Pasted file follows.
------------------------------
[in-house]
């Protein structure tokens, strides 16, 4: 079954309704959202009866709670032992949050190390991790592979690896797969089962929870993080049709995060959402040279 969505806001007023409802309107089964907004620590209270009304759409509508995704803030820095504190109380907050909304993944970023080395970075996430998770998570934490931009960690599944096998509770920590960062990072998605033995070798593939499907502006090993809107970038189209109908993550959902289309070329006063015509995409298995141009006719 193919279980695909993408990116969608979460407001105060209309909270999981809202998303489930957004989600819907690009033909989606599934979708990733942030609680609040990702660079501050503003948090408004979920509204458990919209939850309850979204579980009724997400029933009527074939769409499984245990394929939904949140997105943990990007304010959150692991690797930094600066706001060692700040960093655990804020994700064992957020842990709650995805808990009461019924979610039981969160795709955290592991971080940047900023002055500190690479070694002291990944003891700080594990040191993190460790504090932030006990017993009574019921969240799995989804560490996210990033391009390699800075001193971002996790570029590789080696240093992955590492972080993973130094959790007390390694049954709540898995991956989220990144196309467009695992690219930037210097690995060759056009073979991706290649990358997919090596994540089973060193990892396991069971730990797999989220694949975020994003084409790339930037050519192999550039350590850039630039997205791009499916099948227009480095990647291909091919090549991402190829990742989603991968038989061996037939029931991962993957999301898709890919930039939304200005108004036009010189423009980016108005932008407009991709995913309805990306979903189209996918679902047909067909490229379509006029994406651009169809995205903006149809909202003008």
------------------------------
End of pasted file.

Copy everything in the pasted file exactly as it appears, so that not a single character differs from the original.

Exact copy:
[in-house]
């Protein structure tokens, strides 16, 4: 079954309704959202009866709670032992949050190390991790592979690896797969089962929870993080049709995060959402040279 969505806001007023409802309107089964907004620590209270009304759409509508995704803030820095504190109380907050909304993944970023080395970075996430998770998570934490931009960690599944096998509770920590960062990072998605033995070798593939499907502006090993809107970038189209109908993550959902289309070329006063015509995409298995141009006719 193919279980695909993408990116969608979460407001105060209309909270999981809202998303489930957004989600819907690009033909989606599934979708990733942030609680609040990702660079501050503003948090408004979920509204458990919209939850309850979204579980009724997400029933009527074939769409499984245990394929939904949140997105943990990007304010959150692991690797930094600066706001060692700040960093655990804020994700064992957020842990709650995805808990009461019924979610039981969160795709955290592991971080940047900023002055500190690479070694002291990944003891700080594990040191993190460790504090932030006990017993009574019921969240799995989804560490996210990033391009390699800075001193971002996790570029590789080696240093992955590492972080993973130094959790007390390694049954709540898995991956989220990144196309467009695992690219930037210097690995060759056009073979991706290649990358997919090596994540089973060193990892396991069971730990797999989220694949975020994003084409790339930037050519192999550039350590850039630039997205791009499916099948227009480095990647291909091919090549991402190829990742989603991968038989061996037939029931991962993957999301898709890919930039939304200005108004036009010189423009980016108005932008407009991709995913309805990306979903189209996918679902047909067909490229379509006029994406651009169809995205903006149809909202003008």